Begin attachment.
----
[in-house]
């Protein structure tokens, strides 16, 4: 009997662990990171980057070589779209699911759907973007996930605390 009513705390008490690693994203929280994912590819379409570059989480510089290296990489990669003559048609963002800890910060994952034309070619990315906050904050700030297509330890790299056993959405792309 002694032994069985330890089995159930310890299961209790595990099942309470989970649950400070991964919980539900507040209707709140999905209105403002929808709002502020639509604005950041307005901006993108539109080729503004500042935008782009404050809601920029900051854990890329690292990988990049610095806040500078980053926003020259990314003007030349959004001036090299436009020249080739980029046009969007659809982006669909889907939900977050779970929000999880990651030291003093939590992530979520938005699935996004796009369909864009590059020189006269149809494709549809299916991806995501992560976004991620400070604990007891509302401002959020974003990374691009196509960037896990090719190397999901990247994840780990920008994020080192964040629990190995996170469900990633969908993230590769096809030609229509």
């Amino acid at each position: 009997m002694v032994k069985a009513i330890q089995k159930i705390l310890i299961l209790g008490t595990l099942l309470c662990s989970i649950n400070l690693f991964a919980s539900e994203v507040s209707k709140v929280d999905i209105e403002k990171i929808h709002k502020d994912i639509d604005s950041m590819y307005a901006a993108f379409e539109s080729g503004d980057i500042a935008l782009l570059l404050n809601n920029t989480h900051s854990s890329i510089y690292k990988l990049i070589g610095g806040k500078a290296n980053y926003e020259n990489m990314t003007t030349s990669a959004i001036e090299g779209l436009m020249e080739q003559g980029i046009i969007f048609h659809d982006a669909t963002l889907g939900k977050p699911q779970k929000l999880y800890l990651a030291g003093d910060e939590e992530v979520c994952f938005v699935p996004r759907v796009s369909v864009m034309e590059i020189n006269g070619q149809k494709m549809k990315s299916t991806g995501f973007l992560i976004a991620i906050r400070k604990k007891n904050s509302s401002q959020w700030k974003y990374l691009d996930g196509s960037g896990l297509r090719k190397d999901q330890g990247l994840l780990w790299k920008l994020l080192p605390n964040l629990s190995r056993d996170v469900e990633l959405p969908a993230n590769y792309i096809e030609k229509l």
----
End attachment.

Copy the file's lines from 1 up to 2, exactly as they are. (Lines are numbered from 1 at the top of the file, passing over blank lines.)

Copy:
[in-house]
């Protein structure tokens, strides 16, 4: 009997662990990171980057070589779209699911759907973007996930605390 009513705390008490690693994203929280994912590819379409570059989480510089290296990489990669003559048609963002800890910060994952034309070619990315906050904050700030297509330890790299056993959405792309 002694032994069985330890089995159930310890299961209790595990099942309470989970649950400070991964919980539900507040209707709140999905209105403002929808709002502020639509604005950041307005901006993108539109080729503004500042935008782009404050809601920029900051854990890329690292990988990049610095806040500078980053926003020259990314003007030349959004001036090299436009020249080739980029046009969007659809982006669909889907939900977050779970929000999880990651030291003093939590992530979520938005699935996004796009369909864009590059020189006269149809494709549809299916991806995501992560976004991620400070604990007891509302401002959020974003990374691009196509960037896990090719190397999901990247994840780990920008994020080192964040629990190995996170469900990633969908993230590769096809030609229509």